The seas are high and black with toppling white crests, and the Ardnamurchan lighthouse on the starboard beam seems to have been there forever. But after a couple of hours the peninsula has crawled past, and before us lies the black sweep of the Sea of the Hebrides.
Ahead lies the fin-backed mass of Eigg. At the root of Ardnamurchan lies Loch Moidart, the most beautiful anchorage in Britain if not the world. But we have been made soft by the bright lights of Tobermory, where we started at the beginning of the flood, and the entrance to Moidart is less than straightforward. Easier to thread the rocky approaches to hospitable Arisaig, or head north along the coast past the white sands of Morar to Mallaig, home of shops, kippers, fishing boats and diesel.
Beyond Mallaig lies Loch Nevis, home of Britain's remotest pub, separated by the wild Knoydart peninsula from Loch Hourn, a fifteen-mile inlet where Munros leap skywards to port and starboard. You could spend a couple of months exploring here, or stay in the Sound of Sleat, haunt of well-documented sea monsters, and tear on through the Kyle Rhea narrows between Skye and the mainland, full of birds and seals and the occasional whale. The stream here can hit eight knots, and will wash you to Kyle of Lochalsh to buy a prawn bun, then spit you under the Skye Bridge and into the Inner Sound.
We are now out of marinaland. Sea eagles wheel with the gulls, and the terrible saw-edge of the Cuillins cuts the horizon. This is a cruising ground for people happy to anchor, and there are plenty of excellent spots, some, like Acarseid Mhor on Rona, in perfect all-weather shelter.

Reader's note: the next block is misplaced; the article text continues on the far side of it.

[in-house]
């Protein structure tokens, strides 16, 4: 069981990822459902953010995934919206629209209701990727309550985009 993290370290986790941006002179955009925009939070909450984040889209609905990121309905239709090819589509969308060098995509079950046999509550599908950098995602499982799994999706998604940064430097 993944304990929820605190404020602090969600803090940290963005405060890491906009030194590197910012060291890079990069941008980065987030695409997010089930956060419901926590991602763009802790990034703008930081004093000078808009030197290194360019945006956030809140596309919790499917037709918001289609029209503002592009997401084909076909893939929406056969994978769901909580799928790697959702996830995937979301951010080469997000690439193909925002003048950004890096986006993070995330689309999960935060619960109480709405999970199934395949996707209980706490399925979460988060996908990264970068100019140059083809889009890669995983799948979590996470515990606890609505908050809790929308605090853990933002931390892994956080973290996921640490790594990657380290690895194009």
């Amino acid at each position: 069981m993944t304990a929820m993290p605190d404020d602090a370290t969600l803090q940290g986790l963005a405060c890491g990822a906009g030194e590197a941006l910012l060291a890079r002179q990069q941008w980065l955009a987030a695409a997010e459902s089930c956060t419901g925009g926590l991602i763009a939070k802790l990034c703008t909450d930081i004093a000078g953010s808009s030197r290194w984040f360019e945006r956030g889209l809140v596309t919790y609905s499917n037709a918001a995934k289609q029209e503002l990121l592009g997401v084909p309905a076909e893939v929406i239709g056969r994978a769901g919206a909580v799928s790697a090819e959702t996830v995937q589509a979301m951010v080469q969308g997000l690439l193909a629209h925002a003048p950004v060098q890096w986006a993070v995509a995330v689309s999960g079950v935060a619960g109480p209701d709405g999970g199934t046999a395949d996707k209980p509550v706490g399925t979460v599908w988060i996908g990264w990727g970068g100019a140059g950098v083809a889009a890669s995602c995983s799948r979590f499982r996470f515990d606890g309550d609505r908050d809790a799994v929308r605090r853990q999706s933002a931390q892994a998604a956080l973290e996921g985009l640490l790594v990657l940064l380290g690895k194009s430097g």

The western part of the Inner Sound is full of seals and dolphins, interspersed with the odd nuclear submarine. On the mainland side are Loch Torridon, whose limestone mountains turn the colour of red-hot iron in the sunset, and Loch Gairloch, with the charming anchorage at Badachro, where the flow from a burn keeps a boat off the quay by the pub without the need for fenders.
Further north, out of the shelter of Skye, the Rubha Reidh lighthouse on its bleak headland protects Loch Ewe with its majestic garden. Further north still are the charming Summer Isles and Ullapool, then Cape Wrath and Orkney. The seas up here can come all the way from Greenland, big and cold and difficult. One of the joys of the place, though, is that if you decide that you are cold and wet and you have had enough, you can sail round a couple of corners into a sea loch, as flat as the Serpentine but infinitely more beautiful. And you will probably have it to yourself.
Some will continue north, heading for Shetland and even Iceland. We put the helm down and turn northwestish to pass the bird-thronged Shiants in the middle of the Minch, resupply in Stornaway and sail south down the Outer Hebrides. There is plenty of interest on the east coast of the chain, and even more on the west coast - approach with caution, the preferred route to its standing stones and white-sand beaches being the Sound of Harris, studded with rocks and subject to mighty tides.
From the southernmost of the chain, turn the boat's nose across the Minch and head south for the Small Isles: Canna, with its bulletproof anchorage; Rum, home to one of the great follies of the Victorian era, whose conservatory was home to hummingbirds and alligators before it blew away in a gale; and Eigg and Muck, where wilderness meets sustainable agriculture. It is a measure of the splendid isolation of this cruising ground that after the Outer Hebrides these remote islands with their tiny populations actually feel, well, cosy.
As we head south, the Cuillins sink astern and Ardnamurchan rises from a sea as blue as a baby's eyes. It is easy to forget the anxiety of a falling barometer west of the Sound of Harris; and think, well, one day when the forecast is right we will certainly head forty-odd miles west, and put down the anchor in Village Bay under the bird-roofed sky of St Kilda.
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